Choly Knight

Sew Desu Ne?


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New Product! Cut & Sew Bat Plush

Hey everyone!
Over the last few months I’ve really been getting into Spoonflower – the awesome service where you can get custom-printed fabric. I’ve been using them a lot for custom gifts for friends and family, and I thought I’d try them out to make a custom-printed version of my popular bat plush pattern. This way the fabric itself has a lot of fun details, and the faces are printed right on so it’s super fast to sew up! This is what resulted!

Their custom-printed minky produces really bright and crisp colors, even after washing 🙂 The classic darker colors like the gray and purple still have some white show up in the seams, but it tends to make the finished product look weathered in a cute kind of way. But if that’s not your thing, the lighter pastel ones don’t have that issue at all.

I created 12 different designs — you can check them out by clicking the corresponding thumbnails below. The bats need a fat quarter of minky or fleece to fit all the pieces, but that means if you buy a whole yard you get 4 bats! So you’ll find there are some combination options that let you buy a sampler of 4 bats at once.

The original instructions are changed just slightly to accommodate the fabric, and you can find them here: https://cholyknight.com/bat-plush/. I hope you guys like the options, and of course let me know if you’re interested in any other designs or prints! These were super fun to make and put together ♥

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Infographic: Plush Sewing Basics Vocabulary

I’ve got another infographic for you all today! I’ve gotten a lot of requests for this one 🙂 It’s an infographic showing the basic terminology and vocabulary you might want to know for plush sewing. It covers a lot of the terms that are thrown around that intermediate and advanced sewers might take for granted that everyone knows. It took all of my determination to keep this concise, haha. I would have loved to go in-depth for every topic, but obviously it’s mean to be a quick, at-a-glance kind of vocab list. With any luck, it might help jog your memory or give you something to work off of the next time a sewing term confuses you!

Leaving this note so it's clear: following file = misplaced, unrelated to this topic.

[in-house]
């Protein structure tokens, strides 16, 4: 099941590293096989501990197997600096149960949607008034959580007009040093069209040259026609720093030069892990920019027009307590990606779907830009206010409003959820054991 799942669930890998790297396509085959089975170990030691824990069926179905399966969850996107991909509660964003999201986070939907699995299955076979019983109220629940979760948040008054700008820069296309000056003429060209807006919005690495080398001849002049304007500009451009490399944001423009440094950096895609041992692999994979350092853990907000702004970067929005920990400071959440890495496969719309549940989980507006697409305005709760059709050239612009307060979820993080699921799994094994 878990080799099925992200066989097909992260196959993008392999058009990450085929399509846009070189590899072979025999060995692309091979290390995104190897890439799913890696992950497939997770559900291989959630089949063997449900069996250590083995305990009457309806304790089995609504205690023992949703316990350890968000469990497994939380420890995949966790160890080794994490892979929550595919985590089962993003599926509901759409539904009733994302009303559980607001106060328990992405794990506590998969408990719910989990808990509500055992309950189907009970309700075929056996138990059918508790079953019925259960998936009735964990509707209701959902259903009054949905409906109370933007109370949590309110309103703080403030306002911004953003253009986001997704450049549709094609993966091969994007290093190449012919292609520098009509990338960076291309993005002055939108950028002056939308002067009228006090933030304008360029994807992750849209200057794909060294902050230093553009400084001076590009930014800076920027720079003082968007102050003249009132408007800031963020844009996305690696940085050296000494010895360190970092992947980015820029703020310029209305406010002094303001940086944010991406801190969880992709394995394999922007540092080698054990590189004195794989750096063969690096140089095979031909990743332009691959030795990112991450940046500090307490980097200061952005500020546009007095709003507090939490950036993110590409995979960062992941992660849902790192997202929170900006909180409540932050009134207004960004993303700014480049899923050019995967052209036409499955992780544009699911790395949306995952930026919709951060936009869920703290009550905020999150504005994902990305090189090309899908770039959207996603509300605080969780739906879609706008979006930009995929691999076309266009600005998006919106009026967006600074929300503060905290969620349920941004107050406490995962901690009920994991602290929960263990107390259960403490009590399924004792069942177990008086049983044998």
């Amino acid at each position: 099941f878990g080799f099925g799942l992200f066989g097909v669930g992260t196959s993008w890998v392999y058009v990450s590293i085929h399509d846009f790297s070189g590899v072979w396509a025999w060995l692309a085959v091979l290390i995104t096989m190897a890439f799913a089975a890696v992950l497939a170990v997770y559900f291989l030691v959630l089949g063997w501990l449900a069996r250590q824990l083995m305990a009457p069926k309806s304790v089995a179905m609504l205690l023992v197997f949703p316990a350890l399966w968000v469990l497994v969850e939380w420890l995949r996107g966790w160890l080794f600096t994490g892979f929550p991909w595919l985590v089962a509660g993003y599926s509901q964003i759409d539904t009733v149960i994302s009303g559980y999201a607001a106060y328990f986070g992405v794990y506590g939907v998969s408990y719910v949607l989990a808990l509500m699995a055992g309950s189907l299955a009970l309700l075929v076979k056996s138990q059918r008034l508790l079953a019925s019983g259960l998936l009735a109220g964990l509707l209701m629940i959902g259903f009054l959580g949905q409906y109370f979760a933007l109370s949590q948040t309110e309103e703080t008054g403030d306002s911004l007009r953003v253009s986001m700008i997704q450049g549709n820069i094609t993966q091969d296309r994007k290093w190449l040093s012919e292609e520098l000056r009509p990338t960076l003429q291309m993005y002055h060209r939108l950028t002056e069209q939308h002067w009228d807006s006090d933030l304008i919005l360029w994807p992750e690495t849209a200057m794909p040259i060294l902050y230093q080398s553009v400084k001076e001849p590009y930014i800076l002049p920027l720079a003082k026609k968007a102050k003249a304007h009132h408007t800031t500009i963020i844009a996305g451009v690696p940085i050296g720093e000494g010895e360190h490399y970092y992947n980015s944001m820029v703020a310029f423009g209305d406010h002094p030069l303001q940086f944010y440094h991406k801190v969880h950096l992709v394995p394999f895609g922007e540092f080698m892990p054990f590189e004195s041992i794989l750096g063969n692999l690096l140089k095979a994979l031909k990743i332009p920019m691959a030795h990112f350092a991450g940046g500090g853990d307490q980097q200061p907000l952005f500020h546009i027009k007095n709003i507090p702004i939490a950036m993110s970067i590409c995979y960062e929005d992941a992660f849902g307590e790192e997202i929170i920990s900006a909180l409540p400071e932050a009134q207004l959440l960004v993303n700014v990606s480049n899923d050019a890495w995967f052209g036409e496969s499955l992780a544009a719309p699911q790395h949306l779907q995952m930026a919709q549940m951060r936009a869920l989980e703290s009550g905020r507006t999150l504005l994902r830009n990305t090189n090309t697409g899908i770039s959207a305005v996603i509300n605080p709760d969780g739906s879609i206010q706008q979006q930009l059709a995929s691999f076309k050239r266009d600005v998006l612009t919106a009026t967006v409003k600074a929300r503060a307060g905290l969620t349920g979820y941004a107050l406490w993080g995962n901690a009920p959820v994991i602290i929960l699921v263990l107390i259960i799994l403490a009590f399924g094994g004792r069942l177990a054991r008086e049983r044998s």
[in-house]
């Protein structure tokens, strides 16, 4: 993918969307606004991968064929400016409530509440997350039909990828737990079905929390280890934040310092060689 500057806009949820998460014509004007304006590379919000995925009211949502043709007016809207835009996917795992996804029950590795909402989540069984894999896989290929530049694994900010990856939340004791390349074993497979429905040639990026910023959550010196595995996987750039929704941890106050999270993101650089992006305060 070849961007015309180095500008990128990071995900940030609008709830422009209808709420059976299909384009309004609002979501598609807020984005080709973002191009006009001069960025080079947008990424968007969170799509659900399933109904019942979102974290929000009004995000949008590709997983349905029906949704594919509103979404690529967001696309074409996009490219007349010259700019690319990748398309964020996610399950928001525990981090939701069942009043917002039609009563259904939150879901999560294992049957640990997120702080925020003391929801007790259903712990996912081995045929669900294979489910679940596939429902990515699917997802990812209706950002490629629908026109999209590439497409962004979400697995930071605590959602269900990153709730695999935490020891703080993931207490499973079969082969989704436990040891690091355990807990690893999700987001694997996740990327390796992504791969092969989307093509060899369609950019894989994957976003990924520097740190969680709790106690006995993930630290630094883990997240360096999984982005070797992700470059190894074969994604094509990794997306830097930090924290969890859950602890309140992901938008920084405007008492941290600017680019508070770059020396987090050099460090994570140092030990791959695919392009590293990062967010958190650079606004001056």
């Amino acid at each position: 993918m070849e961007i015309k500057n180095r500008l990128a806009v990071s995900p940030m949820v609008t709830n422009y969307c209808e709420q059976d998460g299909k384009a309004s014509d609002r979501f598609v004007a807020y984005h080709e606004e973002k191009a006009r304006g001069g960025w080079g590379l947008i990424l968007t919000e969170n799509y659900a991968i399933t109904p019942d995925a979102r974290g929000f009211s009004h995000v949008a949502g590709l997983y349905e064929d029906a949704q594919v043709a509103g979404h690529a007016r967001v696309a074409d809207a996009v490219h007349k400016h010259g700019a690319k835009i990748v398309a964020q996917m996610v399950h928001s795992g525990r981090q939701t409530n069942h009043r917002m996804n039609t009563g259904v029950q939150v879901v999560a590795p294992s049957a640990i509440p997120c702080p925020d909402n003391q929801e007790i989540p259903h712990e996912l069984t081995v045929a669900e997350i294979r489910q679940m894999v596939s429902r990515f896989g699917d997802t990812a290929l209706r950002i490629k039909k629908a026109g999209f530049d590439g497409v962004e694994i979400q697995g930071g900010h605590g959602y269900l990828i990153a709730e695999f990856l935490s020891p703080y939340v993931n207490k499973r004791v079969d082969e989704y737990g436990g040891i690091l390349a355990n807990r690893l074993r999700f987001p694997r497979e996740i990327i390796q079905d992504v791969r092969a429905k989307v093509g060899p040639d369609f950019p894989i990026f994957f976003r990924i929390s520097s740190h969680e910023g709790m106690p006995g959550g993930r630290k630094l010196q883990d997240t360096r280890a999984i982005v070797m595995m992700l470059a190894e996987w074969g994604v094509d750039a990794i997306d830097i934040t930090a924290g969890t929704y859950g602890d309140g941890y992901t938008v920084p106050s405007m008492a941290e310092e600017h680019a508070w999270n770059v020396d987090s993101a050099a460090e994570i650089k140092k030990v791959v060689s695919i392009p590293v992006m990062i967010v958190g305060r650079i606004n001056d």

plush-sewing-vocabulary


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Plush Sewing Basics Infographic: Starter Tools

I’ve got a new infographic for you all today! I often get people who tell me that they can’t wait to start sewing, but they don’t have any money yet for any of the tools. And I completely sympathize with that notion. I had pretty much nothing when I started sewing. In fact, my mother’s sewing machine broke shortly before I started getting serious about it – I was hand sewing everything for about a year before it was fixed. There are tons of tips and tutorials out there about what to buy when you first start out, but that runs up a pretty big bill. So I created this chart to give you an idea of what cheaper alternatives you can start with – specifically for plush sewing since that’s what most of my newbie fans gravitate towards 😀